Following remand, Key filed a petition to enforce the Trust’s no contest clause against Tyler (No Contest Petition), claiming that Tyler’s judicial defense of the invalid 2007 Amendment implicated that clause. Citing the same section of the Trust that contains the no contest clause, Key also sought an award of her attorney fees on appeal, which she claimed she incurred while resisting Tyler’s attack on the original Trust provisions.

Tyler responded with an anti-SLAPP motion. Tyler argued that Key’s No Contest Petition arose from Tyler’s protected litigation conduct under Code of Civil Procedure section 425.16, subdivision (e)(3), and that Key could not show a likelihood of success on her No Contest Petition for a variety of reasons, including that Key, not Tyler, had initiated the proceedings challenging the validity of the 2007 Amendment. Tyler also opposed Key’s request for attorney fees.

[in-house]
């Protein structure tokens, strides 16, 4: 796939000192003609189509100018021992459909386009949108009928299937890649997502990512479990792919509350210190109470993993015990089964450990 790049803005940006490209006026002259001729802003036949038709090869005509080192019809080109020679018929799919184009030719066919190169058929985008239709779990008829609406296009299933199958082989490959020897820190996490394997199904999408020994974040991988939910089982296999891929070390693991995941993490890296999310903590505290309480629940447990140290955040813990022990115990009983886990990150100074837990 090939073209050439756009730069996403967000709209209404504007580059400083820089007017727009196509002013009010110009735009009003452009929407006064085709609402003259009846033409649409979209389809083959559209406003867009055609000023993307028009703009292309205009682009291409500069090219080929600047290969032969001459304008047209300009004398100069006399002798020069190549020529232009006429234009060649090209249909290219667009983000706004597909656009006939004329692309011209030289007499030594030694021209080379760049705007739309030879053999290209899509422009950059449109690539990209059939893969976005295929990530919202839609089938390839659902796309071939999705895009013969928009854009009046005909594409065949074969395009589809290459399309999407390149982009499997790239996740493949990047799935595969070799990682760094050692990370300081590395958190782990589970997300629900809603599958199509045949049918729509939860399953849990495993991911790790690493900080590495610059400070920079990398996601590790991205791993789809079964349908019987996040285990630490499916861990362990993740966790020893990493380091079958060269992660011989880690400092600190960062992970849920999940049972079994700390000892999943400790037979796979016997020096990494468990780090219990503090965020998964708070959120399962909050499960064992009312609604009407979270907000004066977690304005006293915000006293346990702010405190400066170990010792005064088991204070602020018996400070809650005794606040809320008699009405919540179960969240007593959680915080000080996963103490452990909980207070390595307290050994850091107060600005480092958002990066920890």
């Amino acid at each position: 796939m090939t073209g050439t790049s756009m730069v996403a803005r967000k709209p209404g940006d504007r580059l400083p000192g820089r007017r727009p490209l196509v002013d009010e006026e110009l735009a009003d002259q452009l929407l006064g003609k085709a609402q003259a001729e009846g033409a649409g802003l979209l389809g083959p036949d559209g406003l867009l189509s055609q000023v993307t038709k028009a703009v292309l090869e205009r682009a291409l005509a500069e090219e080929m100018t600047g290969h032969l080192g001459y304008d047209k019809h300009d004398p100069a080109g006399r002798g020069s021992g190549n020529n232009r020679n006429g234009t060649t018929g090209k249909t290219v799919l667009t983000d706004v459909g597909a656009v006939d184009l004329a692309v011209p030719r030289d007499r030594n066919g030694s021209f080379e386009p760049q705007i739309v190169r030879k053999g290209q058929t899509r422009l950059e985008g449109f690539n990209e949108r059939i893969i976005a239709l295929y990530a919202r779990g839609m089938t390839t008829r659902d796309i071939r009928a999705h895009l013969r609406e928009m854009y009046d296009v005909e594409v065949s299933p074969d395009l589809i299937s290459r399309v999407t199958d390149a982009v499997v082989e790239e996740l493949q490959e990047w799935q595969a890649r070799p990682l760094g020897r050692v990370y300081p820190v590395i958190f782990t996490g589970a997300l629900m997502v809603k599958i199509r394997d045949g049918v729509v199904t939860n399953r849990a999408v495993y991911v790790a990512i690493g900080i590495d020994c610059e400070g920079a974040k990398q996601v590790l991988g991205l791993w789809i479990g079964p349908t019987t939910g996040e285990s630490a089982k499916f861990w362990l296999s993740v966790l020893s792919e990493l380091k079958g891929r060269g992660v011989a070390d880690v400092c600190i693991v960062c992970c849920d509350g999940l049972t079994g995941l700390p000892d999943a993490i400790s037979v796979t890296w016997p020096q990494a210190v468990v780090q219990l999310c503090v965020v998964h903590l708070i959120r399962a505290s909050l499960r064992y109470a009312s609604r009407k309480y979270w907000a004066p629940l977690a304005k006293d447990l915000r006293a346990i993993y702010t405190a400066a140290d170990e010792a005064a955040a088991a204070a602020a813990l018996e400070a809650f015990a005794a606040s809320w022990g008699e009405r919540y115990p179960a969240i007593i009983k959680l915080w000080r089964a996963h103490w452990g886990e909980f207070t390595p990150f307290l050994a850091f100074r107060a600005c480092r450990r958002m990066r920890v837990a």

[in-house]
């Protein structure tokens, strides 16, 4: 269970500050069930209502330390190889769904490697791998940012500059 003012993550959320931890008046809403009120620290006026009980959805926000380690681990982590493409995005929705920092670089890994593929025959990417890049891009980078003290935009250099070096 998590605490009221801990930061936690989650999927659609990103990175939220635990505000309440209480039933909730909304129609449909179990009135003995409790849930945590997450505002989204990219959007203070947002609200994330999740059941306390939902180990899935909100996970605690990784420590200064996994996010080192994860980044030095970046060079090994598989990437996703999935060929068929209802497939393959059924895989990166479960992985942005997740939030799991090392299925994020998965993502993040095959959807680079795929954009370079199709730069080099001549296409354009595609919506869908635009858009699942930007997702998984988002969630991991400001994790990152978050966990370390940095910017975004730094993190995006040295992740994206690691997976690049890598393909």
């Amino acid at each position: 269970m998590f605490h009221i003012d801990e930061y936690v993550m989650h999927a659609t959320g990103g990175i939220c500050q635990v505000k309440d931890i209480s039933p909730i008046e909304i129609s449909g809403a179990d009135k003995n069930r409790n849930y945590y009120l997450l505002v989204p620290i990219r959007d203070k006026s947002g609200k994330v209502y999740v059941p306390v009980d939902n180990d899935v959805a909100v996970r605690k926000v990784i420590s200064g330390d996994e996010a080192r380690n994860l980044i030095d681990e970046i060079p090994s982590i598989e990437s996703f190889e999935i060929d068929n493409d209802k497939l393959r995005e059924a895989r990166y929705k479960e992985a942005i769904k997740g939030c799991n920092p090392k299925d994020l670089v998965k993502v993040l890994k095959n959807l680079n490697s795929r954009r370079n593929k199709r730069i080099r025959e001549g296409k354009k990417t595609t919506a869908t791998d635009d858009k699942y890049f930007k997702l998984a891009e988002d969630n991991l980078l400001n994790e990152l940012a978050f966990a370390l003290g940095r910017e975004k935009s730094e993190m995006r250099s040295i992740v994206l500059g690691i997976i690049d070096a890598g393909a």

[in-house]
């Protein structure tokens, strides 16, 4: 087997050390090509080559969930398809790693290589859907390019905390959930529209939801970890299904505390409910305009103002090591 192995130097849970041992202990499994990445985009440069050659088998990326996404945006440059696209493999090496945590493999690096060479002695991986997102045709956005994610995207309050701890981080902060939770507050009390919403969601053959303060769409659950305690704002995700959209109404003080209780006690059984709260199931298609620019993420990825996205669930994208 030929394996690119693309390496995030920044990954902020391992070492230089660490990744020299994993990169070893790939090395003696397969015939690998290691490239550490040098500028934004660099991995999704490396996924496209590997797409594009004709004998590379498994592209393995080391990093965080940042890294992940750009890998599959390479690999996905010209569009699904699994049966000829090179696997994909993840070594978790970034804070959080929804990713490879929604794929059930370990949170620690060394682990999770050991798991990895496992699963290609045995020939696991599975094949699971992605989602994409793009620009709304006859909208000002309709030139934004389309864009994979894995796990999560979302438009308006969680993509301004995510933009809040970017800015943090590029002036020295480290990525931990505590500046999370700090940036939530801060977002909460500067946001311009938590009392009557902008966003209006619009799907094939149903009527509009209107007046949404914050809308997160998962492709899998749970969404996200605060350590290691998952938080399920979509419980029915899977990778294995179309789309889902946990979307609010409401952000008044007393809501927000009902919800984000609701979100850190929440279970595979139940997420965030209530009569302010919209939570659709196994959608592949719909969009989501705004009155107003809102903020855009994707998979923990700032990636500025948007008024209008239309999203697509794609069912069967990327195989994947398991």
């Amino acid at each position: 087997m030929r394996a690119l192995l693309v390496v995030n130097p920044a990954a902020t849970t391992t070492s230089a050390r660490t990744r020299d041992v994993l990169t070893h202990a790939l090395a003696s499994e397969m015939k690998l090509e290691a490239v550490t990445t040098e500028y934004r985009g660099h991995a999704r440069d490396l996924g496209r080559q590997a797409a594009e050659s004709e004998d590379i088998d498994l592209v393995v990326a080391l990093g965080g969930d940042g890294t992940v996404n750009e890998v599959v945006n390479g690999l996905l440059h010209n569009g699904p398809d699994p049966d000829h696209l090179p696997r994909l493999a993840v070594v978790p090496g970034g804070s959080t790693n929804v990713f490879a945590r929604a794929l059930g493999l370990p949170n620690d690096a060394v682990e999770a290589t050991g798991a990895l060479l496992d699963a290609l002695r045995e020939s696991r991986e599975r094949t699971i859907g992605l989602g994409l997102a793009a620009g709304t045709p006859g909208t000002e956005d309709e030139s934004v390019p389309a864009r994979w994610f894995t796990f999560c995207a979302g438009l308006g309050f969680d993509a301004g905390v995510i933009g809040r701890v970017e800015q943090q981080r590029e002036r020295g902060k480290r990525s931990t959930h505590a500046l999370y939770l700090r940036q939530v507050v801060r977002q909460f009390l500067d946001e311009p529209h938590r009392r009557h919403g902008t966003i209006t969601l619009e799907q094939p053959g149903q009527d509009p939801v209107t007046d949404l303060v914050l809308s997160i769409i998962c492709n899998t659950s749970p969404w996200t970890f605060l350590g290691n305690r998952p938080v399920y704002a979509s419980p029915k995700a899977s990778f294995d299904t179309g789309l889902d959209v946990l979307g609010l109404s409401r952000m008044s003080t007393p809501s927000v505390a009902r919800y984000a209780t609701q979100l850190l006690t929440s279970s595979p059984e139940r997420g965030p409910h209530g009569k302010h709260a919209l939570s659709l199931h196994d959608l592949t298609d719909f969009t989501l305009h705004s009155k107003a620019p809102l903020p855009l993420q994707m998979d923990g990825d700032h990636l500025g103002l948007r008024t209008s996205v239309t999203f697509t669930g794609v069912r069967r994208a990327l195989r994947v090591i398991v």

The probate court granted Tyler’s anti-SLAPP motion and denied Key’s motion for attorney fees. The court rejected Key’s argument that the anti-SLAPP statute does not apply to petitions to enforce no contest provisions in probate court. The court also found that Key failed to show a probability of success on her No Contest Petition because Tyler’s defense against the Invalidity Petition that Key filed was not an enforceable "direct contest" of the Trust. ( Prob. Code, § 21311.)2 With respect to the request for attorney fees, the court ruled that Key had failed to identify any statutory or equitable basis for the request.